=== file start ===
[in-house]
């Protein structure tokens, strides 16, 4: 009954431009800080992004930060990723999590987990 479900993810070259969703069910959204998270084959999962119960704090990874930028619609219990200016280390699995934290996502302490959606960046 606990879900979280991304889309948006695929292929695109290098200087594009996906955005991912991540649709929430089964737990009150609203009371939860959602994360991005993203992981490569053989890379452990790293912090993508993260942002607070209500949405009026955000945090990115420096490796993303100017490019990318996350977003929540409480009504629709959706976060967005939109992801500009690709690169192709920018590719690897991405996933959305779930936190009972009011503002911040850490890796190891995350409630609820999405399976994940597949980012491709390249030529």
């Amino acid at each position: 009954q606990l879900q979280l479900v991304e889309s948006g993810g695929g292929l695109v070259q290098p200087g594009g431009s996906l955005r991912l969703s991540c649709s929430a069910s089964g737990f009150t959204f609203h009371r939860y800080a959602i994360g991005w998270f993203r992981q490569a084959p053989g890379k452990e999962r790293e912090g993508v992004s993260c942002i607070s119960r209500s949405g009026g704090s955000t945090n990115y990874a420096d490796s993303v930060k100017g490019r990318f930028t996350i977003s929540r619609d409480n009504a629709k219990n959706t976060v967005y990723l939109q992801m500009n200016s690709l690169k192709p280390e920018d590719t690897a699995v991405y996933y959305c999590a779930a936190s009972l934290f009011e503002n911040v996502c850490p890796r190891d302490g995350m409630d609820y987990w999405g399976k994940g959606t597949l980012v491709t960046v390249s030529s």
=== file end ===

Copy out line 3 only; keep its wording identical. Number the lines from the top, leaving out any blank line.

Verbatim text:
């Amino acid at each position: 009954q606990l879900q979280l479900v991304e889309s948006g993810g695929g292929l695109v070259q290098p200087g594009g431009s996906l955005r991912l969703s991540c649709s929430a069910s089964g737990f009150t959204f609203h009371r939860y800080a959602i994360g991005w998270f993203r992981q490569a084959p053989g890379k452990e999962r790293e912090g993508v992004s993260c942002i607070s119960r209500s949405g009026g704090s955000t945090n990115y990874a420096d490796s993303v930060k100017g490019r990318f930028t996350i977003s929540r619609d409480n009504a629709k219990n959706t976060v967005y990723l939109q992801m500009n200016s690709l690169k192709p280390e920018d590719t690897a699995v991405y996933y959305c999590a779930a936190s009972l934290f009011e503002n911040v996502c850490p890796r190891d302490g995350m409630d609820y987990w999405g399976k994940g959606t597949l980012v491709t960046v390249s030529s």